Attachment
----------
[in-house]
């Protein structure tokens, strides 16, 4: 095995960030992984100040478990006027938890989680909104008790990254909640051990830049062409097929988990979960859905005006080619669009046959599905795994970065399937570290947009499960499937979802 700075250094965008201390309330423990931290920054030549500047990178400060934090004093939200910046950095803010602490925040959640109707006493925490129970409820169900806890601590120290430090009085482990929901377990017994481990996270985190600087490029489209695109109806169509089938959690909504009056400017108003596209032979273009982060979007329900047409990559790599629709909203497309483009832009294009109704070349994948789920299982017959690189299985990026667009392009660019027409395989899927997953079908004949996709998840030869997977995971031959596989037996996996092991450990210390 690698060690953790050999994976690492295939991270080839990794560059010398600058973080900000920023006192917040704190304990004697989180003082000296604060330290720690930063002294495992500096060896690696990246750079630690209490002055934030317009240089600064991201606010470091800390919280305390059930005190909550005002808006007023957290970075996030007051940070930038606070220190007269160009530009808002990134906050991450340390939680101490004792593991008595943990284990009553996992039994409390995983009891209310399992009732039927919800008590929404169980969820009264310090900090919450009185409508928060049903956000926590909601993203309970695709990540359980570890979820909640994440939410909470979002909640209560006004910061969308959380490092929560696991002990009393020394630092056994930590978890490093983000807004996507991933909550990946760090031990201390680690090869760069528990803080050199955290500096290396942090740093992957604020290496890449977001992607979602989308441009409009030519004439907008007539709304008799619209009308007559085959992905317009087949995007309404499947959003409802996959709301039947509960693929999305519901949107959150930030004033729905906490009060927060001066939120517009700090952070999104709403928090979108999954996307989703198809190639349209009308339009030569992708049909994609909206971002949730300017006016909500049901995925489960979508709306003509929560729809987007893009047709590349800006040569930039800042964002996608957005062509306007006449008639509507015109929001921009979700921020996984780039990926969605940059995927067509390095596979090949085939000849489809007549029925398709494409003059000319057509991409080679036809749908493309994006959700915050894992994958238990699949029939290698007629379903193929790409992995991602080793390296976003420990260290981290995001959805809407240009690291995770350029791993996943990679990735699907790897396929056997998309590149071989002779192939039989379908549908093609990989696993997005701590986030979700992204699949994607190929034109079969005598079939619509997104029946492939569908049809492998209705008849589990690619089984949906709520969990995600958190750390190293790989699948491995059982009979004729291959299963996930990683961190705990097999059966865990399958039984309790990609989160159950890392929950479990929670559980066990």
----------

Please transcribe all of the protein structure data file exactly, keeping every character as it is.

[in-house]
């Protein structure tokens, strides 16, 4: 095995960030992984100040478990006027938890989680909104008790990254909640051990830049062409097929988990979960859905005006080619669009046959599905795994970065399937570290947009499960499937979802 700075250094965008201390309330423990931290920054030549500047990178400060934090004093939200910046950095803010602490925040959640109707006493925490129970409820169900806890601590120290430090009085482990929901377990017994481990996270985190600087490029489209695109109806169509089938959690909504009056400017108003596209032979273009982060979007329900047409990559790599629709909203497309483009832009294009109704070349994948789920299982017959690189299985990026667009392009660019027409395989899927997953079908004949996709998840030869997977995971031959596989037996996996092991450990210390 690698060690953790050999994976690492295939991270080839990794560059010398600058973080900000920023006192917040704190304990004697989180003082000296604060330290720690930063002294495992500096060896690696990246750079630690209490002055934030317009240089600064991201606010470091800390919280305390059930005190909550005002808006007023957290970075996030007051940070930038606070220190007269160009530009808002990134906050991450340390939680101490004792593991008595943990284990009553996992039994409390995983009891209310399992009732039927919800008590929404169980969820009264310090900090919450009185409508928060049903956000926590909601993203309970695709990540359980570890979820909640994440939410909470979002909640209560006004910061969308959380490092929560696991002990009393020394630092056994930590978890490093983000807004996507991933909550990946760090031990201390680690090869760069528990803080050199955290500096290396942090740093992957604020290496890449977001992607979602989308441009409009030519004439907008007539709304008799619209009308007559085959992905317009087949995007309404499947959003409802996959709301039947509960693929999305519901949107959150930030004033729905906490009060927060001066939120517009700090952070999104709403928090979108999954996307989703198809190639349209009308339009030569992708049909994609909206971002949730300017006016909500049901995925489960979508709306003509929560729809987007893009047709590349800006040569930039800042964002996608957005062509306007006449008639509507015109929001921009979700921020996984780039990926969605940059995927067509390095596979090949085939000849489809007549029925398709494409003059000319057509991409080679036809749908493309994006959700915050894992994958238990699949029939290698007629379903193929790409992995991602080793390296976003420990260290981290995001959805809407240009690291995770350029791993996943990679990735699907790897396929056997998309590149071989002779192939039989379908549908093609990989696993997005701590986030979700992204699949994607190929034109079969005598079939619509997104029946492939569908049809492998209705008849589990690619089984949906709520969990995600958190750390190293790989699948491995059982009979004729291959299963996930990683961190705990097999059966865990399958039984309790990609989160159950890392929950479990929670559980066990």